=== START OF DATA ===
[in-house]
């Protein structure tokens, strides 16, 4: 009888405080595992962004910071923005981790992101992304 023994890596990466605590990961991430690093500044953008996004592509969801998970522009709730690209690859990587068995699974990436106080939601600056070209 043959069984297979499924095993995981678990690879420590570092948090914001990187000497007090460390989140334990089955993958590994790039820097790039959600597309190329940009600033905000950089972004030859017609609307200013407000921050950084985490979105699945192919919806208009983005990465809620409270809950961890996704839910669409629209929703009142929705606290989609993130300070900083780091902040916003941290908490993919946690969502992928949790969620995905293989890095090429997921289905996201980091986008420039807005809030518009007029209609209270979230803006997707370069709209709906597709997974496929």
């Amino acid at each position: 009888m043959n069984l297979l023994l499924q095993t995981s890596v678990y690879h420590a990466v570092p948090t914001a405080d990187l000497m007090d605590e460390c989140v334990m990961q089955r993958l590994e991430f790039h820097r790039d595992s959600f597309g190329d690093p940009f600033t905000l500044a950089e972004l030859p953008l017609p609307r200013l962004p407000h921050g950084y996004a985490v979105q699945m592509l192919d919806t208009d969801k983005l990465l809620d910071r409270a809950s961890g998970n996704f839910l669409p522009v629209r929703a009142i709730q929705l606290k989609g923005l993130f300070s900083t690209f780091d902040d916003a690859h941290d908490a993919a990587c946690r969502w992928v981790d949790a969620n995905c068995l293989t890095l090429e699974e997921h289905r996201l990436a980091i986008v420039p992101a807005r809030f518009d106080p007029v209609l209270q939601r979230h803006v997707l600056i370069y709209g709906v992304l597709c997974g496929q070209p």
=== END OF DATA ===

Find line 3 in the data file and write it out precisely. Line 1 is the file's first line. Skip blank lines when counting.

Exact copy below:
């Amino acid at each position: 009888m043959n069984l297979l023994l499924q095993t995981s890596v678990y690879h420590a990466v570092p948090t914001a405080d990187l000497m007090d605590e460390c989140v334990m990961q089955r993958l590994e991430f790039h820097r790039d595992s959600f597309g190329d690093p940009f600033t905000l500044a950089e972004l030859p953008l017609p609307r200013l962004p407000h921050g950084y996004a985490v979105q699945m592509l192919d919806t208009d969801k983005l990465l809620d910071r409270a809950s961890g998970n996704f839910l669409p522009v629209r929703a009142i709730q929705l606290k989609g923005l993130f300070s900083t690209f780091d902040d916003a690859h941290d908490a993919a990587c946690r969502w992928v981790d949790a969620n995905c068995l293989t890095l090429e699974e997921h289905r996201l990436a980091i986008v420039p992101a807005r809030f518009d106080p007029v209609l209270q939601r979230h803006v997707l600056i370069y709209g709906v992304l597709c997974g496929q070209p």